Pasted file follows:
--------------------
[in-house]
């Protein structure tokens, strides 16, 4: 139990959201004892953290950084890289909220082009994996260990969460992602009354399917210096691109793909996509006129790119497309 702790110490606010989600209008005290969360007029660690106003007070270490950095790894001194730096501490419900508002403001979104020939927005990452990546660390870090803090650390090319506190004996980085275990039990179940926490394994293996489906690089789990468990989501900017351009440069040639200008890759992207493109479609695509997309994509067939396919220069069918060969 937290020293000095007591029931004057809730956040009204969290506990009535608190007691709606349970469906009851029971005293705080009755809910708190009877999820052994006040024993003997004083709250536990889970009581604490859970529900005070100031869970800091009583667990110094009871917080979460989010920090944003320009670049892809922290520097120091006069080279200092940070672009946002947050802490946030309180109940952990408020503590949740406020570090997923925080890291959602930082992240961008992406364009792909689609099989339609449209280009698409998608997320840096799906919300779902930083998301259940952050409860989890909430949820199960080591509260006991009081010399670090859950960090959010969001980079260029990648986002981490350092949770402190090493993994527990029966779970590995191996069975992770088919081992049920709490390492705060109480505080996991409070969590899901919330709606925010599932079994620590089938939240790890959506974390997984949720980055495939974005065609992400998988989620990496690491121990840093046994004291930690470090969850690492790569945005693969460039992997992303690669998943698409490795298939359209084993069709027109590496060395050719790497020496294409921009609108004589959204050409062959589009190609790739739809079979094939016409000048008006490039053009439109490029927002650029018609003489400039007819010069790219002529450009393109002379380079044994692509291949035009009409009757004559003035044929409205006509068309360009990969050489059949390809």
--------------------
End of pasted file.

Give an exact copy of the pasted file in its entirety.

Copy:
[in-house]
């Protein structure tokens, strides 16, 4: 139990959201004892953290950084890289909220082009994996260990969460992602009354399917210096691109793909996509006129790119497309 702790110490606010989600209008005290969360007029660690106003007070270490950095790894001194730096501490419900508002403001979104020939927005990452990546660390870090803090650390090319506190004996980085275990039990179940926490394994293996489906690089789990468990989501900017351009440069040639200008890759992207493109479609695509997309994509067939396919220069069918060969 937290020293000095007591029931004057809730956040009204969290506990009535608190007691709606349970469906009851029971005293705080009755809910708190009877999820052994006040024993003997004083709250536990889970009581604490859970529900005070100031869970800091009583667990110094009871917080979460989010920090944003320009670049892809922290520097120091006069080279200092940070672009946002947050802490946030309180109940952990408020503590949740406020570090997923925080890291959602930082992240961008992406364009792909689609099989339609449209280009698409998608997320840096799906919300779902930083998301259940952050409860989890909430949820199960080591509260006991009081010399670090859950960090959010969001980079260029990648986002981490350092949770402190090493993994527990029966779970590995191996069975992770088919081992049920709490390492705060109480505080996991409070969590899901919330709606925010599932079994620590089938939240790890959506974390997984949720980055495939974005065609992400998988989620990496690491121990840093046994004291930690470090969850690492790569945005693969460039992997992303690669998943698409490795298939359209084993069709027109590496060395050719790497020496294409921009609108004589959204050409062959589009190609790739739809079979094939016409000048008006490039053009439109490029927002650029018609003489400039007819010069790219002529450009393109002379380079044994692509291949035009009409009757004559003035044929409205006509068309360009990969050489059949390809």